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Do you need CSI’s GreenFormat?

George Middleton, CSI, AIA, LEED AP
Those who follow the green and sustainability dialog know CSI’s GreenFormat was released back in 2006. Two years later, enabled manufacturers to pay for product information listings while users accessed that information for free. The cost and complexity of maintaining this web-based tool suggested CSI take a different approach. Since 2012, GreenFormat has shifted from an online product selection resource to a comprehensive information-formatting tool.

CSI developed GreenFormat as the best way for industry professionals to organize, request, and use product sustainability-related information. Just like other widely used and accepted CSI information structures like MasterFormat and SectionFormat, it can be the basis for many potentially useful information products.

The theory behind information formats is fairly simple and comes down to the needs of buyers and sellers. In the case of GreenFormat, when two parties can agree on the salient sustainability information they want to exchange about the pieces that go into a building, communication between them should be better and so should the outcomes. For example, a specifier might want to know about recycled content or the energy embodied in a product. A manufacturer might want to feature the certification of that product by a green labler or simply to structure its product information so design professionals can find what they need.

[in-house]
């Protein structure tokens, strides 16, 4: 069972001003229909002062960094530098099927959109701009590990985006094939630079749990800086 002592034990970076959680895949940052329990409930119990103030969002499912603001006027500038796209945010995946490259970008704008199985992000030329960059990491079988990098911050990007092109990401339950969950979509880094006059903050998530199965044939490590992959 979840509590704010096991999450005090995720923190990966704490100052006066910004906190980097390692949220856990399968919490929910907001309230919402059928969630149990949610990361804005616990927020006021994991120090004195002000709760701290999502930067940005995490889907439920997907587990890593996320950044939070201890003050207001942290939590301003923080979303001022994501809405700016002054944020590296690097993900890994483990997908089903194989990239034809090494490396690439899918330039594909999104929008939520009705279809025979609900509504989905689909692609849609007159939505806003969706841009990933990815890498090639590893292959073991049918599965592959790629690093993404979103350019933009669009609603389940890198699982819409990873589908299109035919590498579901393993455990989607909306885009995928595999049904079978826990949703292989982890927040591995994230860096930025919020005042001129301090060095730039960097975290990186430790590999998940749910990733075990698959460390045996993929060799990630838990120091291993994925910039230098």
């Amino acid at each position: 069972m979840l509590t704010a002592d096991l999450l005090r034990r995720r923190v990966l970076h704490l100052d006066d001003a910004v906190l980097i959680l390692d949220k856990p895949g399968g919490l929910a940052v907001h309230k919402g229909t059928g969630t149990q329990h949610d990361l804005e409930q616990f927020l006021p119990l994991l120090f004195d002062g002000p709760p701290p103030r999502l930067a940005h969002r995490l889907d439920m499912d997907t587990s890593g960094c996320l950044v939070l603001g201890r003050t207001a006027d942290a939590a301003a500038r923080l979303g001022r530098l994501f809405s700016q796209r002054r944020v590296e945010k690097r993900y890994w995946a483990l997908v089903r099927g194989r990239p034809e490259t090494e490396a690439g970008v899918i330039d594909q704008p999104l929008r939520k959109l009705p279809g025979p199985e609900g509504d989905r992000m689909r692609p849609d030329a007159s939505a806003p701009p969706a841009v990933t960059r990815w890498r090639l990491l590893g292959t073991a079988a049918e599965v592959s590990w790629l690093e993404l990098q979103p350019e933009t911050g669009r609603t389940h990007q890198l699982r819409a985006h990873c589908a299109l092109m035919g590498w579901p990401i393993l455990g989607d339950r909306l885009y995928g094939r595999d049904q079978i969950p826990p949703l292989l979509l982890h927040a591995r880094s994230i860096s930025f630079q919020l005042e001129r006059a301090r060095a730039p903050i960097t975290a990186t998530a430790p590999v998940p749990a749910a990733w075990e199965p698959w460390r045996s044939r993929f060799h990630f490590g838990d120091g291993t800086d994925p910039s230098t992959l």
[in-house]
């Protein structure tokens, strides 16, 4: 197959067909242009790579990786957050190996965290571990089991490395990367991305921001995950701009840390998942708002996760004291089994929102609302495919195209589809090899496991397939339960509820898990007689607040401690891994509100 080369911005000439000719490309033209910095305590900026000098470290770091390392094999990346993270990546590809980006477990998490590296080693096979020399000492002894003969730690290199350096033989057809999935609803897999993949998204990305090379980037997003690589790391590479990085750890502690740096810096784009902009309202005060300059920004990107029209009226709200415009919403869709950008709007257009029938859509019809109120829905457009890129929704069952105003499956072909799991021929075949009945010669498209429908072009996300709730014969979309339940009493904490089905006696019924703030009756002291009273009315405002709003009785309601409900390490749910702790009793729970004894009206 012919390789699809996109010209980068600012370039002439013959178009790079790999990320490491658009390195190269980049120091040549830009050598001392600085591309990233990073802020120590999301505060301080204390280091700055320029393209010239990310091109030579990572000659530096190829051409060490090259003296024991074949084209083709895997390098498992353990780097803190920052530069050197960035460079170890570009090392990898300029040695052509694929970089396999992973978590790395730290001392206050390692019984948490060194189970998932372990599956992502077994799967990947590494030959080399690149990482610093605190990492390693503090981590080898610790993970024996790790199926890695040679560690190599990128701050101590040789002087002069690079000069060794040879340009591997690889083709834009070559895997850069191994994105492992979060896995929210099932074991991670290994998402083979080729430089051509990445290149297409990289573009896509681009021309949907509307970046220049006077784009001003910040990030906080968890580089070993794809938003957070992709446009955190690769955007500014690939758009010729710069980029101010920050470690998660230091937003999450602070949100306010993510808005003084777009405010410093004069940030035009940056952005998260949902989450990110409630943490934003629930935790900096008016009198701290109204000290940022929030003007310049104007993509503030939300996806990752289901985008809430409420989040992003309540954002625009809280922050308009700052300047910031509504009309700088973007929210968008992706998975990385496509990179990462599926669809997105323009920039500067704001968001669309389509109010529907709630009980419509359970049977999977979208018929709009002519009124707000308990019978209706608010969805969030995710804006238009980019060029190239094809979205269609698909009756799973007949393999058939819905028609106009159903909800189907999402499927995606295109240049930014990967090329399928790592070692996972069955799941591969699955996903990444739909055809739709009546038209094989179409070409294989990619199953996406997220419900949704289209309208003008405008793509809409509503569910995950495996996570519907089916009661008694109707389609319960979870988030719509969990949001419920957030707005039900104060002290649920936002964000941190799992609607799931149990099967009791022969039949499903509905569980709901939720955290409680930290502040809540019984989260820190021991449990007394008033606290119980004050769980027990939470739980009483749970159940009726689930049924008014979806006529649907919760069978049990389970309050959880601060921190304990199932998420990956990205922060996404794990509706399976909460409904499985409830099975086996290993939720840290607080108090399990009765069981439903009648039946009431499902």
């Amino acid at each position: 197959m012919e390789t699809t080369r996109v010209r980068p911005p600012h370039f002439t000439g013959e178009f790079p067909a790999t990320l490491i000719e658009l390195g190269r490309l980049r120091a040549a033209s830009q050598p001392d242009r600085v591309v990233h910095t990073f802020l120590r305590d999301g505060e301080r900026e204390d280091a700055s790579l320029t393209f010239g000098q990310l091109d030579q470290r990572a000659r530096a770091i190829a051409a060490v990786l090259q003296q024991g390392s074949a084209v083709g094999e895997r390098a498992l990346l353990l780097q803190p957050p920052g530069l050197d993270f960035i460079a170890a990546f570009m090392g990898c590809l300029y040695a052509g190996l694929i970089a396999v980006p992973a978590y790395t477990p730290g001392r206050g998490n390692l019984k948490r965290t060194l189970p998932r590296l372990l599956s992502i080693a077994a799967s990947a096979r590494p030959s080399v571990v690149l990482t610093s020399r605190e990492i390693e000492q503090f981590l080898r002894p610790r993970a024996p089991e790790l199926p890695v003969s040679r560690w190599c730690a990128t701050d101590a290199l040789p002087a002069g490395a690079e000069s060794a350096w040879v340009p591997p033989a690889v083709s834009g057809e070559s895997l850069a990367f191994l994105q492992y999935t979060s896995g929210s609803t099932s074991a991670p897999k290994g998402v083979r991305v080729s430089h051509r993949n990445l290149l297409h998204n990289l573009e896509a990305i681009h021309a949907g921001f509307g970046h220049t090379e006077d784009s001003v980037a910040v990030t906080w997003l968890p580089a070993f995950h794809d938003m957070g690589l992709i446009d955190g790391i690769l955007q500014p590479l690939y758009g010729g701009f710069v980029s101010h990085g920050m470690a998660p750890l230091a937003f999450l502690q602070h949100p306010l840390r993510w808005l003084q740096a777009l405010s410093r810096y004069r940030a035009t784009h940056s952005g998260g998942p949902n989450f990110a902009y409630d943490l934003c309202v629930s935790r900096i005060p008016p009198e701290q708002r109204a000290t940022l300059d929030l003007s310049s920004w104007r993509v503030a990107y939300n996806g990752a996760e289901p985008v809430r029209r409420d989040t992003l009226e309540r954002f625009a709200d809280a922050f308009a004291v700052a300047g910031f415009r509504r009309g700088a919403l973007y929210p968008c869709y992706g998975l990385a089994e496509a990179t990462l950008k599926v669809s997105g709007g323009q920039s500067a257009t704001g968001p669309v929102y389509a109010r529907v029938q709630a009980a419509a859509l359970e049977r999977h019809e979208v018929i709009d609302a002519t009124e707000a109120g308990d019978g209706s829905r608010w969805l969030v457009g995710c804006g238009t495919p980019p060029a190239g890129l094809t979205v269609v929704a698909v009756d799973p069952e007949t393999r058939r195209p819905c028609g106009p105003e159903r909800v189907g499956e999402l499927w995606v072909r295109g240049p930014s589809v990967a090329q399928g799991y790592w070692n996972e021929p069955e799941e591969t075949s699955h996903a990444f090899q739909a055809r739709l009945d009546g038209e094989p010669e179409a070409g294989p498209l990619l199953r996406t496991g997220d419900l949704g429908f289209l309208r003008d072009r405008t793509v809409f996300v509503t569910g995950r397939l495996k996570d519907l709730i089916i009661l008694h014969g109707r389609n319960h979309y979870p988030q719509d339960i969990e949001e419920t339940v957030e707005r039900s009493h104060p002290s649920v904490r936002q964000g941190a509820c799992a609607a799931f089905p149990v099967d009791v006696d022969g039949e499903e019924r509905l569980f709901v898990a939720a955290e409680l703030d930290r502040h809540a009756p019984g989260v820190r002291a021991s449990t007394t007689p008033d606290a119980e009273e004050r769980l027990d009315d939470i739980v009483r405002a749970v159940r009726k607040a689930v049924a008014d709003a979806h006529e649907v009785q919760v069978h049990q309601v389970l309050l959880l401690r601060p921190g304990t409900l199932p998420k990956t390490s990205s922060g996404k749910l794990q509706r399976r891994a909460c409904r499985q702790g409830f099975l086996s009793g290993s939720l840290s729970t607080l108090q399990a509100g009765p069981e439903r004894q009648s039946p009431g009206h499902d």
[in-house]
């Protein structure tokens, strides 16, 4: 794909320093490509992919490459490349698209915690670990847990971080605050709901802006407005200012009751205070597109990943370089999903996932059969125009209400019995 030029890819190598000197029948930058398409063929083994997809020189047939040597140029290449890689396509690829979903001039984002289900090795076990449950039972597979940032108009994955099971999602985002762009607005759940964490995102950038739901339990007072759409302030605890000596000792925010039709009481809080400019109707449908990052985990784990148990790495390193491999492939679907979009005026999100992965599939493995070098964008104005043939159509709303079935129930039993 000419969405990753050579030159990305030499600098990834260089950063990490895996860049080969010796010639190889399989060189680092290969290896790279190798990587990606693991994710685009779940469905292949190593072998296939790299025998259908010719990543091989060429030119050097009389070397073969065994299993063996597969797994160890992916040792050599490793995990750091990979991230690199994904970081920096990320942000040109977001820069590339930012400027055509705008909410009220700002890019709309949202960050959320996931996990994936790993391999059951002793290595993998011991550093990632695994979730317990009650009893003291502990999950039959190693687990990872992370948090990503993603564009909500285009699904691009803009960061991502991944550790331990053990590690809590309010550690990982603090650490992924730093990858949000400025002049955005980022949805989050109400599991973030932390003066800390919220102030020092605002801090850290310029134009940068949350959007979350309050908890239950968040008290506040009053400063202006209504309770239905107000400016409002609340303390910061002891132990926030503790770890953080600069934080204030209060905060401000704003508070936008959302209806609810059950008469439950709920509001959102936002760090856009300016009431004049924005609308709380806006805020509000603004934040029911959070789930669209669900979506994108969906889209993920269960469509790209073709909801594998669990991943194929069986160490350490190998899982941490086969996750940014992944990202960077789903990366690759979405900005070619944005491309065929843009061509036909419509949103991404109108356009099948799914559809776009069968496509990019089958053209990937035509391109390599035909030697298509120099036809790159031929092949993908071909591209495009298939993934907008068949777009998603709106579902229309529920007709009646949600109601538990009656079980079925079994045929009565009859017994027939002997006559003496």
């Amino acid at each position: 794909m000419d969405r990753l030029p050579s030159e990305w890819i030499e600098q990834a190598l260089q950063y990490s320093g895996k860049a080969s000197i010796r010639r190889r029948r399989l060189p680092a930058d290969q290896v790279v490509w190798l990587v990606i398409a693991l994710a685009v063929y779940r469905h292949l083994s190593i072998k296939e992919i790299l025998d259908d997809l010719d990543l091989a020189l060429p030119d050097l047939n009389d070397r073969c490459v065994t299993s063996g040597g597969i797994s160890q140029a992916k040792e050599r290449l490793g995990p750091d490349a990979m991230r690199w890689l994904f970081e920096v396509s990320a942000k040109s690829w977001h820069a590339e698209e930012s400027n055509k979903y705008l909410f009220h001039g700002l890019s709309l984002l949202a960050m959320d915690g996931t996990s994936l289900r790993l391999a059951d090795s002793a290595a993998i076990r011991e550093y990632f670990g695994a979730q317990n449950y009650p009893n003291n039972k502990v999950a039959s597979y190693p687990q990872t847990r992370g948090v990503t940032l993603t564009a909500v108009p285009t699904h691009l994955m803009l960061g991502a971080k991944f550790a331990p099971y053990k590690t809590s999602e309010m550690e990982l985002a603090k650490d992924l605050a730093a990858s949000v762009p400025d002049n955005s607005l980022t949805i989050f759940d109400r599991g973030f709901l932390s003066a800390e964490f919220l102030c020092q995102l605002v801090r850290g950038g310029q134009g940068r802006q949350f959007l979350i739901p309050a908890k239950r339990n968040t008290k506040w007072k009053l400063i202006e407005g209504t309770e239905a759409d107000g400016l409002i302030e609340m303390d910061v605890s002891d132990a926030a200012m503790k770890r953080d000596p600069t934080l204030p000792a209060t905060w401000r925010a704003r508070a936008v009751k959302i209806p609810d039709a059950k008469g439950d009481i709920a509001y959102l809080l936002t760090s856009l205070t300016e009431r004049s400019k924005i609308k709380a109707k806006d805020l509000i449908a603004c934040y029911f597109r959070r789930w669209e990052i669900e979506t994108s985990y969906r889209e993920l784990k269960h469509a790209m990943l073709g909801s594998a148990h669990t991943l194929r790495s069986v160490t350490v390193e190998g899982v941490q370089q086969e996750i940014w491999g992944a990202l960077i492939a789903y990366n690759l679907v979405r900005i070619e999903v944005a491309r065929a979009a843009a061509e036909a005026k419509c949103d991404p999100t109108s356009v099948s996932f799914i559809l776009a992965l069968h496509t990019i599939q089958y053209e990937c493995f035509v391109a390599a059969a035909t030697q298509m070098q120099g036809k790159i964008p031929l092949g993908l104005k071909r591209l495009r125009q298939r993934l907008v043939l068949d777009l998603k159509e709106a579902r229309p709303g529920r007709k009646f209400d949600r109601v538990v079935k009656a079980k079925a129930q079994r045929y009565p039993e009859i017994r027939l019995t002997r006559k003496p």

This author chairs the GreenFormat Task Team, which is organized around specific charges like promotion, education, and updating. In recent reviews of the format, the group has received two types of feedback. One is ‘technical,’ such as suggestions for improving content and format. The other is ‘fundamental,’ with questions about whether it truly responds to what the industry requires.

There has been the question, “Why do we need GreenFormat?” One specifier pointed out the industry does not have FireSafetyFormat, ProductMaintenanceFormat, or DécorFormat. Can’t all the materials, products, systems, and technologies in the built environment be described using one universal set of salient feature criteria? The answer is probably, “yes.”

The fundamental comments are harder to answer, but no less vital to the Task Team’s mandate. The response is twofold: First, a lot of valuable work has gone into GreenFormat to bring it into existence as a published CSI standard. Second, it is part of the team’s charge to bring the best thinking to bear as it moves the resource forward.

The Task Team’s attention must be focused on responding to real market needs because only the market can determine whether GreenFormat is useful. Essentially, market support and dollars will quickly show whether it is a viable basis to bring manufacturers and specifiers together over a set of relevant, objective, and useful sustainability attributes.

The Task Team’s response to the fundamental comments grows from an understanding there is an important difference between GreenFormat and hypothetical tools like FireSafetyFormat. Sustainability prioritizes attributes; it advocates for a point of view that does not always have unanimous agreement.